Out comic and LGBT activist Amy Lamé has opened up about getting caught up in the Brussels terror attacks.

At least 30 people died and many were injured in the coordinated terror attacks in the Belgian capital on Tuesday, when bombs were set off in an airport and on the metro.

LGBT activist and comedian Amy Lamé has revealed that she was caught up in the chaos – and missed one of the bombs by just minutes.

She said: “I feel I used up one of my nine lives in Brussels.”

Speaking to Jon Gaunt, Lamé explained that she had been in the city to attend a mentorship event at the European Parliament run by the Fabian Women’s Network, affiliated with the Labour Party.

She said: “This was meant to be the highlight of our nine month programme – two days in Brussels and a visit to the European Parliament.”

Lamé said: “We were at the hotel, we had breakfast, we were getting ready to get on the metro, and the television in the hotel flashed up that there had been a bomb at the airport.

“But we were late already, we had to get to Parliament… so we were led to the tube station.

“I was very nervous about getting on the metro and had a mini panic attack on the metro because we know how these terrorists work.”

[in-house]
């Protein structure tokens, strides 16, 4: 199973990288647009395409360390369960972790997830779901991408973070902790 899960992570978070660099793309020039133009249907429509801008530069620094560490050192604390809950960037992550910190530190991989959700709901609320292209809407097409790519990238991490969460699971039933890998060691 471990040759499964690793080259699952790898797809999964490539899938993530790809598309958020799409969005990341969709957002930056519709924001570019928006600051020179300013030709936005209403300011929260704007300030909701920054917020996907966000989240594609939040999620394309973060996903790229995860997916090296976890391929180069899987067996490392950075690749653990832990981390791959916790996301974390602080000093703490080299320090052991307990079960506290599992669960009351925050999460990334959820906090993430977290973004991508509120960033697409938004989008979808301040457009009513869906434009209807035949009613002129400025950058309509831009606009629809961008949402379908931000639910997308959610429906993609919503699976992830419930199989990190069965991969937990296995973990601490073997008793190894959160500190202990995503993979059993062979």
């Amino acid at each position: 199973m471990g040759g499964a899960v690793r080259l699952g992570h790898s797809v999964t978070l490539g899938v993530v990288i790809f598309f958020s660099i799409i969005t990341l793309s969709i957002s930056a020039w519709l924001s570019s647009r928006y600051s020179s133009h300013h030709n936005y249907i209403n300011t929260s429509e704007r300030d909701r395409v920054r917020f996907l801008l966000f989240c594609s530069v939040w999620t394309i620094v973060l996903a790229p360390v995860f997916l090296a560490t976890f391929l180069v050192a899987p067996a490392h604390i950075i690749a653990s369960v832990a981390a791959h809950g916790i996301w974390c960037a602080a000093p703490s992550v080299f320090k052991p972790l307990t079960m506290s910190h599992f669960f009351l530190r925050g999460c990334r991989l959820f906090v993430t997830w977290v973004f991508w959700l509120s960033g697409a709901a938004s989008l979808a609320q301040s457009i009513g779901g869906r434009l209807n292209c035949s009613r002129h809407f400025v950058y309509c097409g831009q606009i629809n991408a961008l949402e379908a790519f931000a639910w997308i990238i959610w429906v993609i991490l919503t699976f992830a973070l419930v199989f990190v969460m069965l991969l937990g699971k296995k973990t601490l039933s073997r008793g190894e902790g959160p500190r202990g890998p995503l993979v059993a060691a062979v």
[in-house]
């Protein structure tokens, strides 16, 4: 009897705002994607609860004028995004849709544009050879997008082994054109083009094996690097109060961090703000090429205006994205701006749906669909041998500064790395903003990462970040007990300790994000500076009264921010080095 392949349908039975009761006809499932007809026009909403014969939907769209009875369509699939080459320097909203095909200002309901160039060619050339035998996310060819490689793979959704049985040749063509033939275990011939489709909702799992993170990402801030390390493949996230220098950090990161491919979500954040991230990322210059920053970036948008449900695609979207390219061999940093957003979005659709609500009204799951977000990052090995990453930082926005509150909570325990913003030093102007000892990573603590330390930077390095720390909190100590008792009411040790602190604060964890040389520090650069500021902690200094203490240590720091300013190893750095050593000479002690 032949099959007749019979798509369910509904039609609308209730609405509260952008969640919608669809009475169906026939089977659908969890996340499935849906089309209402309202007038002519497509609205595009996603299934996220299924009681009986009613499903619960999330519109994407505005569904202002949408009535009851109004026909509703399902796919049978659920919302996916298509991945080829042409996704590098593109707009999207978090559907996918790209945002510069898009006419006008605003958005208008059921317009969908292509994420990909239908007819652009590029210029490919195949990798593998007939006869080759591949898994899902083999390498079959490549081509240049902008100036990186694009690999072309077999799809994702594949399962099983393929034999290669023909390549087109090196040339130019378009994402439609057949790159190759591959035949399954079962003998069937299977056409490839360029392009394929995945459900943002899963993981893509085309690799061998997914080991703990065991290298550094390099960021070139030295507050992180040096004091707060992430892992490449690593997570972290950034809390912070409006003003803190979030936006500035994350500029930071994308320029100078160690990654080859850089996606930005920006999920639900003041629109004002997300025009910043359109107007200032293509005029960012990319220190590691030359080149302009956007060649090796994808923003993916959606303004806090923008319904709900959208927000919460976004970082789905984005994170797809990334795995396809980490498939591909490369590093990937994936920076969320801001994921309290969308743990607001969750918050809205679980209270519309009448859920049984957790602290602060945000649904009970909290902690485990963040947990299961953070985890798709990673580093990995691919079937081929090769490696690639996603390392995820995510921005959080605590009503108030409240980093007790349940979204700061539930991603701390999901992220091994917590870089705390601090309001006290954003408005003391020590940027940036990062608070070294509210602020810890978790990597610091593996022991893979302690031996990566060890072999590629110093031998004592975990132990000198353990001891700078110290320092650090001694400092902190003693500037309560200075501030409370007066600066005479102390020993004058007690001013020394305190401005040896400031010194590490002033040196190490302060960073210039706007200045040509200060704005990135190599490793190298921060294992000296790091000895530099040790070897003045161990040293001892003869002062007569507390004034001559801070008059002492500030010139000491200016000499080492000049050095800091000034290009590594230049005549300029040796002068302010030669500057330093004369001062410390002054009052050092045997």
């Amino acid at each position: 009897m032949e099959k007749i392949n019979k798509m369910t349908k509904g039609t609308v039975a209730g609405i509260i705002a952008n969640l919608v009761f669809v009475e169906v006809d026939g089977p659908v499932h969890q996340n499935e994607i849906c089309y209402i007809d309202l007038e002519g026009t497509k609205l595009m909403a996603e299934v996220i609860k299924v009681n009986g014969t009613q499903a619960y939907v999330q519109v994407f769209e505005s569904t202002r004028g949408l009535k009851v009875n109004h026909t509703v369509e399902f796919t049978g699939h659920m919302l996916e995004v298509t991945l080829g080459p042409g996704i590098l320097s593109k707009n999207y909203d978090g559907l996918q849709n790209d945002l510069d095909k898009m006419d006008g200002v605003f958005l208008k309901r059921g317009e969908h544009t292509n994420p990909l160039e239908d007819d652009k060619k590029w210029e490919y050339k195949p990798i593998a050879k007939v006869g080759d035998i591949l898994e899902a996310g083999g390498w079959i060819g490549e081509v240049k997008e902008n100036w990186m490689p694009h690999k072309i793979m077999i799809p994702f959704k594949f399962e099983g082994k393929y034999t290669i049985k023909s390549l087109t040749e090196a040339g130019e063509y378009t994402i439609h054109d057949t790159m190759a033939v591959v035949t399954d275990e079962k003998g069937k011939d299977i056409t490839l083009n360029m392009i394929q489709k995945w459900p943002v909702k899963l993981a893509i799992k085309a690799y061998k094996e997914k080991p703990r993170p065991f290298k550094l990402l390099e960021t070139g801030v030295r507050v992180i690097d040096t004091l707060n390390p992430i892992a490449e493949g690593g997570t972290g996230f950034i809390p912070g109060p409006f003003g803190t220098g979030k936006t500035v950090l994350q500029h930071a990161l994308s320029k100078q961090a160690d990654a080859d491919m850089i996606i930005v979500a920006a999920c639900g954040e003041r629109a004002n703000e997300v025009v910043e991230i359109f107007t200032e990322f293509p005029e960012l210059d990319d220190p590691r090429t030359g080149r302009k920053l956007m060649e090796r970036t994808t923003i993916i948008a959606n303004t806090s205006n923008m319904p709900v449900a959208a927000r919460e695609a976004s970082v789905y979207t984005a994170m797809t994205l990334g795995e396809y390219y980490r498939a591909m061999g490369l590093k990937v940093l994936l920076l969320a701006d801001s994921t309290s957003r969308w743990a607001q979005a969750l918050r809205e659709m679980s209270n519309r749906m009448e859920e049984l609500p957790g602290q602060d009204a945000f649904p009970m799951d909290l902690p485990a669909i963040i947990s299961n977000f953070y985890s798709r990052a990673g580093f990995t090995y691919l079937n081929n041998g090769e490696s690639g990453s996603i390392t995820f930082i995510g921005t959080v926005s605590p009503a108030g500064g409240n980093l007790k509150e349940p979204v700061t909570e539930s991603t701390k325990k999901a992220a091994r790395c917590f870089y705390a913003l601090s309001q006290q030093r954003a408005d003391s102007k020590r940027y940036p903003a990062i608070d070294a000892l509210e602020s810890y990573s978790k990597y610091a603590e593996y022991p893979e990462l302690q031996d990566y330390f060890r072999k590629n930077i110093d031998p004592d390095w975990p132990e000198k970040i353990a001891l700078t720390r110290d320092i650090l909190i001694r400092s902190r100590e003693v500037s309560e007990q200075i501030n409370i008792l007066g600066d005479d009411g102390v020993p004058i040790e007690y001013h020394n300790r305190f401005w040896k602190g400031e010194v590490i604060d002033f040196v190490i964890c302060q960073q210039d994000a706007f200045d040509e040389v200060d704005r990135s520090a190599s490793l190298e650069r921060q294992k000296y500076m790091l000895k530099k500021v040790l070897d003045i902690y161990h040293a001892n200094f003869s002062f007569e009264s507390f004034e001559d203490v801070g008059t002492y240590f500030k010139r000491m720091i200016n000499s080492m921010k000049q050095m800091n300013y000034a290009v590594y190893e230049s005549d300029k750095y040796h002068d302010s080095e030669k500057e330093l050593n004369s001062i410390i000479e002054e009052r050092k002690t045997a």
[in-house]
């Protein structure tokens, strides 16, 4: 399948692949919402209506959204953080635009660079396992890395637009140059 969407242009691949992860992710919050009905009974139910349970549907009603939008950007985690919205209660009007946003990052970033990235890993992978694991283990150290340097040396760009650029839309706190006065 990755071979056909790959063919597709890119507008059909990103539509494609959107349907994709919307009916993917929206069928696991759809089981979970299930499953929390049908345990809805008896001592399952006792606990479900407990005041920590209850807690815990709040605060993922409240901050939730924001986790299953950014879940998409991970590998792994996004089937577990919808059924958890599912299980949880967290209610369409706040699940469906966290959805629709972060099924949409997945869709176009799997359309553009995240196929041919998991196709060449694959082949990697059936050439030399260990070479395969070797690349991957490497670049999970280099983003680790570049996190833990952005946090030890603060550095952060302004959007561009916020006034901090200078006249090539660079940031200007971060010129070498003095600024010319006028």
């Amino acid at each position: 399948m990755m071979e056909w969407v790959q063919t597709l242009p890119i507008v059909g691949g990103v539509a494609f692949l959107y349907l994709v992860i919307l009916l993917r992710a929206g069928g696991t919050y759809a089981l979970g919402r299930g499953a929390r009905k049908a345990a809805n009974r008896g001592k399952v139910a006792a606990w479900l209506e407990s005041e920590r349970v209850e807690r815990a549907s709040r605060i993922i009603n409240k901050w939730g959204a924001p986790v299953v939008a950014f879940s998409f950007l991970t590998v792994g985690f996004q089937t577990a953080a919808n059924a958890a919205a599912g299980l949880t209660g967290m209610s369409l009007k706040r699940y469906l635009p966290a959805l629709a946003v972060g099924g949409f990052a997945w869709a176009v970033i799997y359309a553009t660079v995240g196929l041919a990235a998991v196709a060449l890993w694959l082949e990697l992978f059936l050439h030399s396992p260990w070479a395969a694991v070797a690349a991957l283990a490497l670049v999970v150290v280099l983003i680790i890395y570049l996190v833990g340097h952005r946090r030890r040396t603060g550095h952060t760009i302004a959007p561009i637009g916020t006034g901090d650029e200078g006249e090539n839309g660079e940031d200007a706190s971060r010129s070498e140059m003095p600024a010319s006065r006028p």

Explaining that the group narrowly escaped the blast, she said: “We got off the metro two stops away from where the bomb exploded – we missed it by just a few minutes, really.”

After leaving the metro they were able to make it through security into the European Paraliment, when a lockdown was ordered.

She continued: “As soon as we arrived they said ‘we’re in lockdown and you’re not allowed to leave’. No-one in, no-one out.

“I was really panicking… it’s the randomness of it that’s so frightening.

“We were in lockdown for a few hours, and then we were able to leave.”

She added that the city’s transport network also entirely shut down, leaving the group stranded when they were able to leave Parliament.

She said: “We were meant to be getting the Eurostar back to London, but that was cancelled… we had to walk 45 minutes across the city to our hotel, which was the most awful thing. The looks on people’s faces, the despair.

“It was very quiet – all the shops shut, everything was closed. It was like the city had gone to shutdown, and that was sad.”

The comic was eventually able to return to London, after a minibus was sourced to take her and the party across the border to France.